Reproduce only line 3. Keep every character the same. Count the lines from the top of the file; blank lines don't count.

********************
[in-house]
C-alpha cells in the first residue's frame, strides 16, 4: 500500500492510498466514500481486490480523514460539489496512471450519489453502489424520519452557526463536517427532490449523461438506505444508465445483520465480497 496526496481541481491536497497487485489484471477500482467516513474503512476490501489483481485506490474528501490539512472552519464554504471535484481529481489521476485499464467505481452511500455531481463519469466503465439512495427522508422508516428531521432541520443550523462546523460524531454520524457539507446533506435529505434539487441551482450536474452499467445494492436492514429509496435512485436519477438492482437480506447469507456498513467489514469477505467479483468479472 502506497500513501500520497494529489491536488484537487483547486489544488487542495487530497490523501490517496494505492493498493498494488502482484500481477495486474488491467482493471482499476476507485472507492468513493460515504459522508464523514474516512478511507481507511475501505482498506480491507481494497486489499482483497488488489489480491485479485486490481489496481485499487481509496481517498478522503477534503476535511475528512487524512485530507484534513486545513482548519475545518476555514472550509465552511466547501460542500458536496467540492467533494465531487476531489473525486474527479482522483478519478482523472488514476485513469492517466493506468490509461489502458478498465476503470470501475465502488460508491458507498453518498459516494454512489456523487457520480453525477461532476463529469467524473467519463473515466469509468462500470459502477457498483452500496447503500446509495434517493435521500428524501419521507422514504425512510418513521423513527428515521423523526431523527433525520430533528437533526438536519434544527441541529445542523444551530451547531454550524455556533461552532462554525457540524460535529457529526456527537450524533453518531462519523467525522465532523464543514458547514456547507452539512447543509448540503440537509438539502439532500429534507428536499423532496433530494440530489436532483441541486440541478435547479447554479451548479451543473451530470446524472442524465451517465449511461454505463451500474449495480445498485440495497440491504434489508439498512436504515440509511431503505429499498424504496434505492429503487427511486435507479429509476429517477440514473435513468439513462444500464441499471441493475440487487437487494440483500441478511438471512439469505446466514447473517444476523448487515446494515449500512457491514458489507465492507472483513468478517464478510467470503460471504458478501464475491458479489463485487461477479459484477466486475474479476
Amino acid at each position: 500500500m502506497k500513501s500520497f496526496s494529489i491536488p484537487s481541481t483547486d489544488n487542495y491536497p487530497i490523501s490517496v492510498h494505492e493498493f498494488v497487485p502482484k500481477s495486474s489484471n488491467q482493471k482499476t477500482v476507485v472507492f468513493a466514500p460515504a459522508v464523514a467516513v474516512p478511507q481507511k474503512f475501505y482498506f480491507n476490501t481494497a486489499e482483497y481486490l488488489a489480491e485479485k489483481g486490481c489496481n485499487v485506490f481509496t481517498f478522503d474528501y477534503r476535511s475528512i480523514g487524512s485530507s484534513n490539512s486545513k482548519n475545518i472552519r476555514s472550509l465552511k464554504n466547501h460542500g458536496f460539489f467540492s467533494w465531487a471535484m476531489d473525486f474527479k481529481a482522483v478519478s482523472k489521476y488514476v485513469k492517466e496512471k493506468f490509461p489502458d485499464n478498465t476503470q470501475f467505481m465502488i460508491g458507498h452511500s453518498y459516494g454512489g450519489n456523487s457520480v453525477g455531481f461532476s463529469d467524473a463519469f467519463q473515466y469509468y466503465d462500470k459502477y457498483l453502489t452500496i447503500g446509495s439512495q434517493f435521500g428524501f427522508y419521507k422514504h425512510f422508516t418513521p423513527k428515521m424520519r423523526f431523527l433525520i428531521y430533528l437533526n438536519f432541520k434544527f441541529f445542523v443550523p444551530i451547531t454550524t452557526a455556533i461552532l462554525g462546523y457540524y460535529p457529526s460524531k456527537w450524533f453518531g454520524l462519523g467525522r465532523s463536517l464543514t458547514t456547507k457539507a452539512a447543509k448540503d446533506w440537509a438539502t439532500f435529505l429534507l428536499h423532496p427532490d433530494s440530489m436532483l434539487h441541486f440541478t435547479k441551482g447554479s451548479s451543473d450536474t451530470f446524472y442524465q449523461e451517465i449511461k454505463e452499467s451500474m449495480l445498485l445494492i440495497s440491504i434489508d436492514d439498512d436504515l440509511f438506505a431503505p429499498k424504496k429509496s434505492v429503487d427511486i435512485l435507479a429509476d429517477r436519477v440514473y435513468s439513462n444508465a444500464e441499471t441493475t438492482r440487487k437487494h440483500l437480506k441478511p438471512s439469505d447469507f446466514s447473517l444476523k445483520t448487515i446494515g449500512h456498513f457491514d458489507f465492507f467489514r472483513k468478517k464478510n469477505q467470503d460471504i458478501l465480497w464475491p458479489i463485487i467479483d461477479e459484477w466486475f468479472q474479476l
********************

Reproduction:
Amino acid at each position: 500500500m502506497k500513501s500520497f496526496s494529489i491536488p484537487s481541481t483547486d489544488n487542495y491536497p487530497i490523501s490517496v492510498h494505492e493498493f498494488v497487485p502482484k500481477s495486474s489484471n488491467q482493471k482499476t477500482v476507485v472507492f468513493a466514500p460515504a459522508v464523514a467516513v474516512p478511507q481507511k474503512f475501505y482498506f480491507n476490501t481494497a486489499e482483497y481486490l488488489a489480491e485479485k489483481g486490481c489496481n485499487v485506490f481509496t481517498f478522503d474528501y477534503r476535511s475528512i480523514g487524512s485530507s484534513n490539512s486545513k482548519n475545518i472552519r476555514s472550509l465552511k464554504n466547501h460542500g458536496f460539489f467540492s467533494w465531487a471535484m476531489d473525486f474527479k481529481a482522483v478519478s482523472k489521476y488514476v485513469k492517466e496512471k493506468f490509461p489502458d485499464n478498465t476503470q470501475f467505481m465502488i460508491g458507498h452511500s453518498y459516494g454512489g450519489n456523487s457520480v453525477g455531481f461532476s463529469d467524473a463519469f467519463q473515466y469509468y466503465d462500470k459502477y457498483l453502489t452500496i447503500g446509495s439512495q434517493f435521500g428524501f427522508y419521507k422514504h425512510f422508516t418513521p423513527k428515521m424520519r423523526f431523527l433525520i428531521y430533528l437533526n438536519f432541520k434544527f441541529f445542523v443550523p444551530i451547531t454550524t452557526a455556533i461552532l462554525g462546523y457540524y460535529p457529526s460524531k456527537w450524533f453518531g454520524l462519523g467525522r465532523s463536517l464543514t458547514t456547507k457539507a452539512a447543509k448540503d446533506w440537509a438539502t439532500f435529505l429534507l428536499h423532496p427532490d433530494s440530489m436532483l434539487h441541486f440541478t435547479k441551482g447554479s451548479s451543473d450536474t451530470f446524472y442524465q449523461e451517465i449511461k454505463e452499467s451500474m449495480l445498485l445494492i440495497s440491504i434489508d436492514d439498512d436504515l440509511f438506505a431503505p429499498k424504496k429509496s434505492v429503487d427511486i435512485l435507479a429509476d429517477r436519477v440514473y435513468s439513462n444508465a444500464e441499471t441493475t438492482r440487487k437487494h440483500l437480506k441478511p438471512s439469505d447469507f446466514s447473517l444476523k445483520t448487515i446494515g449500512h456498513f457491514d458489507f465492507f467489514r472483513k468478517k464478510n469477505q467470503d460471504i458478501l465480497w464475491p458479489i463485487i467479483d461477479e459484477w466486475f468479472q474479476l